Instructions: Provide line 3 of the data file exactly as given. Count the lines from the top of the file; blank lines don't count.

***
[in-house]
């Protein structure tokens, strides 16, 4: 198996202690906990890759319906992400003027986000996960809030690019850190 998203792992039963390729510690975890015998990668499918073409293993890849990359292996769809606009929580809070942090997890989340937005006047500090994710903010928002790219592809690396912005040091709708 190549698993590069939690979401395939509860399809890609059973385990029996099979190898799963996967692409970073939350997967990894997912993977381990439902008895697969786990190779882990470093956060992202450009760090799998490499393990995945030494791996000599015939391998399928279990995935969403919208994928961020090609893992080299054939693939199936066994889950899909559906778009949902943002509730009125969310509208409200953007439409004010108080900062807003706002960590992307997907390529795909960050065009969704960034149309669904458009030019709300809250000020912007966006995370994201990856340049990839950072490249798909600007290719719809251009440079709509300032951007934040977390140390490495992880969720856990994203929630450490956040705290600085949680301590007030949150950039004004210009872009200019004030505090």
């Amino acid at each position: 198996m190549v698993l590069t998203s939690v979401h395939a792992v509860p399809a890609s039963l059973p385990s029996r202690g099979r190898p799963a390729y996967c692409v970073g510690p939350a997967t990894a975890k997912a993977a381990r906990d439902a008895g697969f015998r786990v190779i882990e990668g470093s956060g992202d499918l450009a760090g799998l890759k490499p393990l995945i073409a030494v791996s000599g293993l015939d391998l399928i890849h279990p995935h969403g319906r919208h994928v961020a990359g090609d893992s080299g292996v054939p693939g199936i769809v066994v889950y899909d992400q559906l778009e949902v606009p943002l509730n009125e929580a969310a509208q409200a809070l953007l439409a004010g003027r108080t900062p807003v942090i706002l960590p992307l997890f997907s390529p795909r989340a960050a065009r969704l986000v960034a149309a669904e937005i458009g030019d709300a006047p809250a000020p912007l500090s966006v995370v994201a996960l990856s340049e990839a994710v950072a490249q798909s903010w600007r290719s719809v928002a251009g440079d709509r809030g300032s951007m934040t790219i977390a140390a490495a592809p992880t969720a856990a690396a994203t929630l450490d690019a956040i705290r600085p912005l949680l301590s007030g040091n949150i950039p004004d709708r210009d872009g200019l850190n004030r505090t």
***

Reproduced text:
């Amino acid at each position: 198996m190549v698993l590069t998203s939690v979401h395939a792992v509860p399809a890609s039963l059973p385990s029996r202690g099979r190898p799963a390729y996967c692409v970073g510690p939350a997967t990894a975890k997912a993977a381990r906990d439902a008895g697969f015998r786990v190779i882990e990668g470093s956060g992202d499918l450009a760090g799998l890759k490499p393990l995945i073409a030494v791996s000599g293993l015939d391998l399928i890849h279990p995935h969403g319906r919208h994928v961020a990359g090609d893992s080299g292996v054939p693939g199936i769809v066994v889950y899909d992400q559906l778009e949902v606009p943002l509730n009125e929580a969310a509208q409200a809070l953007l439409a004010g003027r108080t900062p807003v942090i706002l960590p992307l997890f997907s390529p795909r989340a960050a065009r969704l986000v960034a149309a669904e937005i458009g030019d709300a006047p809250a000020p912007l500090s966006v995370v994201a996960l990856s340049e990839a994710v950072a490249q798909s903010w600007r290719s719809v928002a251009g440079d709509r809030g300032s951007m934040t790219i977390a140390a490495a592809p992880t969720a856990a690396a994203t929630l450490d690019a956040i705290r600085p912005l949680l301590s007030g040091n949150i950039p004004d709708r210009d872009g200019l850190n004030r505090t």